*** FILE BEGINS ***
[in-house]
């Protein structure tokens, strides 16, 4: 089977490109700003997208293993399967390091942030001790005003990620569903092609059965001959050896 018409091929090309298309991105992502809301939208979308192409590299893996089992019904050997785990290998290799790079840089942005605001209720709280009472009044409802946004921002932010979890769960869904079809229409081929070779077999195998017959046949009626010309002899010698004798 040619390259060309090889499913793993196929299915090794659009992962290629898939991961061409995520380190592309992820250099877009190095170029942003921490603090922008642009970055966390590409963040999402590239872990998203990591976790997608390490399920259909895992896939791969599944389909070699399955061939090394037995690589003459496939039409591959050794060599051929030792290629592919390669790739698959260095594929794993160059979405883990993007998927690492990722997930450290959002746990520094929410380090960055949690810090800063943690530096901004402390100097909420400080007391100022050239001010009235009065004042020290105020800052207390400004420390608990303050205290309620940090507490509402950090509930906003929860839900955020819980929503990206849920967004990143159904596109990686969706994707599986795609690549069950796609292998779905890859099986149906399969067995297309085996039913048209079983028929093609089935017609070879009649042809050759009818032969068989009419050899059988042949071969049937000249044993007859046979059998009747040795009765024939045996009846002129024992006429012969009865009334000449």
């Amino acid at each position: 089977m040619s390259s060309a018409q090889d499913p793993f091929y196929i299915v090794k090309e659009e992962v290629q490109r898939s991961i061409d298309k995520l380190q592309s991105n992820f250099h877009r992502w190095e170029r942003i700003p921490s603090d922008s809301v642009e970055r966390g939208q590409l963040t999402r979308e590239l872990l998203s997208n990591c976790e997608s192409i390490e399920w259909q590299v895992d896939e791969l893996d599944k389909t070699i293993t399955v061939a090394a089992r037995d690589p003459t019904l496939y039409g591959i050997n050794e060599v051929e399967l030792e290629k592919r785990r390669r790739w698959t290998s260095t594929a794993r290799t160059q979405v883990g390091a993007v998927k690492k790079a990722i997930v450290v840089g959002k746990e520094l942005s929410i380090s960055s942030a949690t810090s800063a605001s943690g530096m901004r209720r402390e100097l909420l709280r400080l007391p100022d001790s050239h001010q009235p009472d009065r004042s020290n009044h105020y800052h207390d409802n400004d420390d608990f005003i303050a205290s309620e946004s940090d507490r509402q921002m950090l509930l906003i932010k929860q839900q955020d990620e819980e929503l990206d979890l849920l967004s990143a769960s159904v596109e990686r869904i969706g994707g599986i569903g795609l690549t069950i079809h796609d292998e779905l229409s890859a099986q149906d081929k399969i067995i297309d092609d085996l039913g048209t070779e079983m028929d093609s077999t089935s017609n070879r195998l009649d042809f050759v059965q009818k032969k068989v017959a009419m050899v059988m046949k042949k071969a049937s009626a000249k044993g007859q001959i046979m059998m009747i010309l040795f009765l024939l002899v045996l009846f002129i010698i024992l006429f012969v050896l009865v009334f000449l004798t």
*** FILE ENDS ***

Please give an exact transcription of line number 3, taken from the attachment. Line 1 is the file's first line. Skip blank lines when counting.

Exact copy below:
């Amino acid at each position: 089977m040619s390259s060309a018409q090889d499913p793993f091929y196929i299915v090794k090309e659009e992962v290629q490109r898939s991961i061409d298309k995520l380190q592309s991105n992820f250099h877009r992502w190095e170029r942003i700003p921490s603090d922008s809301v642009e970055r966390g939208q590409l963040t999402r979308e590239l872990l998203s997208n990591c976790e997608s192409i390490e399920w259909q590299v895992d896939e791969l893996d599944k389909t070699i293993t399955v061939a090394a089992r037995d690589p003459t019904l496939y039409g591959i050997n050794e060599v051929e399967l030792e290629k592919r785990r390669r790739w698959t290998s260095t594929a794993r290799t160059q979405v883990g390091a993007v998927k690492k790079a990722i997930v450290v840089g959002k746990e520094l942005s929410i380090s960055s942030a949690t810090s800063a605001s943690g530096m901004r209720r402390e100097l909420l709280r400080l007391p100022d001790s050239h001010q009235p009472d009065r004042s020290n009044h105020y800052h207390d409802n400004d420390d608990f005003i303050a205290s309620e946004s940090d507490r509402q921002m950090l509930l906003i932010k929860q839900q955020d990620e819980e929503l990206d979890l849920l967004s990143a769960s159904v596109e990686r869904i969706g994707g599986i569903g795609l690549t069950i079809h796609d292998e779905l229409s890859a099986q149906d081929k399969i067995i297309d092609d085996l039913g048209t070779e079983m028929d093609s077999t089935s017609n070879r195998l009649d042809f050759v059965q009818k032969k068989v017959a009419m050899v059988m046949k042949k071969a049937s009626a000249k044993g007859q001959i046979m059998m009747i010309l040795f009765l024939l002899v045996l009846f002129i010698i024992l006429f012969v050896l009865v009334f000449l004798t």